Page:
Our point of view

Martha Williams, Director, Montana Fish, Wildlife & ParksCWD outbreak: we’ve got this covered

We always knew it would show up someday, but it was still a big disappointment when it finally arrived.

On November 7, 2017, while the Montana Fish and Wildlife Commission and senior FWP officials
were listening to a presentation on chronic wasting disease (CWD), FWP Wildlife Division administrator Ken McDonald received a text:
Scientists had detected CWD in a mule deer shot 40 miles south of Billings, near the Wyoming border.

It was the first case in Montana history of the fatal disease detected in a wild population.

By the end of the day, FWP had formed a CWD incident command team and was carrying out the response plan we had developed earlier in the event of an outbreak.

For years, Montana has been surrounded by states and provinces where CWD exists in wild or farmed deer or elk. From 1998 to 2016, FWP tested more than 17,000 wild deer, elk, and moose for CWD. We found no positive results, but we knew it was only a matter of time. The infected deer turned up after we renewed surveillance in 2017.

CWD disease is fatal to deer and elk. So far, there have been no cases in the United States of it affecting humans who eat meat from infected animals.

FWP developed a response plan in 2005 with help from a citizen advisory committee that included representatives from the Rocky Mountain Elk Foundation, the Mule Deer Foundation, ranchers, and others. The plan, revised in 2017 with help from a new advisory council, calls for interagency cooperation among FWP and the Montana Departments of Livestock, Health and Human Services, and Environmental Quality, as well as county commissioners, Indian tribes, and other partner agencies and organizations.

In accordance with the plan, we rapidly instituted a special hunt in the area where the initial deer and three others that later tested positive for the disease were harvested. We conducted another special hunt in north-central Montana after a deer, harvested north of Chester along the Hi-Line, also tested positive.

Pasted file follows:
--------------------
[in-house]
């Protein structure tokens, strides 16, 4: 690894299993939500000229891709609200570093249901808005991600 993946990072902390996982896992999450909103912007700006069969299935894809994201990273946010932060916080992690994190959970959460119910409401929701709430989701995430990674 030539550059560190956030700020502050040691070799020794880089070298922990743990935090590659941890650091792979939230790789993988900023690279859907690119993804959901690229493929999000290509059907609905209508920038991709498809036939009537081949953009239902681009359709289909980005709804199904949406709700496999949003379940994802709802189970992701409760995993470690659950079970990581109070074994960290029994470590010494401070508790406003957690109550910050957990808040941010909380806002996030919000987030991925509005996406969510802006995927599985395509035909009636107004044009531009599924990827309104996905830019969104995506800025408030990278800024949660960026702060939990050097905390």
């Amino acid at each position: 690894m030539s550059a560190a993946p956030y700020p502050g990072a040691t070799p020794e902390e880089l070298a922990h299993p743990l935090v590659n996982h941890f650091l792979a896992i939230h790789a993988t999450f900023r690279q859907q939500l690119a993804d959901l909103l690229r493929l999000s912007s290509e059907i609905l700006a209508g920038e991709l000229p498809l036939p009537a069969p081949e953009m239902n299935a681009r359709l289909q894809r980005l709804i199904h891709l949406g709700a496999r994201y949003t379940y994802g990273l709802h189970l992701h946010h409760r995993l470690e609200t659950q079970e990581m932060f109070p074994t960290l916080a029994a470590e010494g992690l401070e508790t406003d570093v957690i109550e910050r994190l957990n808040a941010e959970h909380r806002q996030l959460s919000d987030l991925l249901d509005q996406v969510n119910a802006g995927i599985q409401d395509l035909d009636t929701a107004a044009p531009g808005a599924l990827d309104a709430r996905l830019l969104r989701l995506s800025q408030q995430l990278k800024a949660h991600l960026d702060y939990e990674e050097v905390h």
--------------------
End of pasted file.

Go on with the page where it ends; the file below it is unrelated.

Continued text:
FWP wildlife biologists, wildlife technicians, game wardens, and other employees worked with landowners, meat processors, counties, and other state agencies to provide information about the hunts, set up check stations, enforce regulations, and gather lymph node samples from harvested deer. Some 1,400 hunters participated in the hunts.

The hunts were designed to obtain a statistically valid sample of deer so our scientists can determine CWD prevalence in the areas where the disease was detected. Testing harvested deer will help us determine what percentage of the population is infected and to what extent the disease has spread. This information will help wildlife managers develop an accurate and efficient long-term disease-
management strategy for the affected areas.

Unfortunately, once CWD afflicts a deer or elk population, it can’t be eradicated. But by quickly instituting the two sampling hunts, we increased the odds of keeping prevalence low and preventing the disease from spreading. It was an extraordinary achievement under such short notice, and I am extremely proud of our employees for their fast, efficient, and professional response to this disease
discovery.

Proud, but in no way surprised. Responding to and managing disease outbreaks is exactly what FWP is set up to do. We anticipate, plan, execute, and evaluate. We’ve dealt with outbreaks of brucellosis in bison and elk, epizootic hemorrhagic disease in deer, pneumonia in wild sheep, whirling disease in wild rainbow trout, avian cholera, botulism, Newcastle disease, West Nile virus, and parasite infestations on the upper Yellowstone River fisheries. And we’re well prepared to respond to
future outbreaks of these and other diseases.

CWD is now in Montana, and the state will need to learn how to live with it, just as other states and provinces have done. FWP will continue targeted surveillance where we think CWD is likely to show up. We’ll keep talking to other state and provincial conservation agencies to find out which management strategies work best. We’ll carry out special hunts and other management actions, while continuing to learn from and contribute to CWD science, so we can do everything possible to limit the spread of this disease to Montana’s deer and elk populations. Bear bullet

Martha Williams is Director of Montana Fish, Wildlife & Parks

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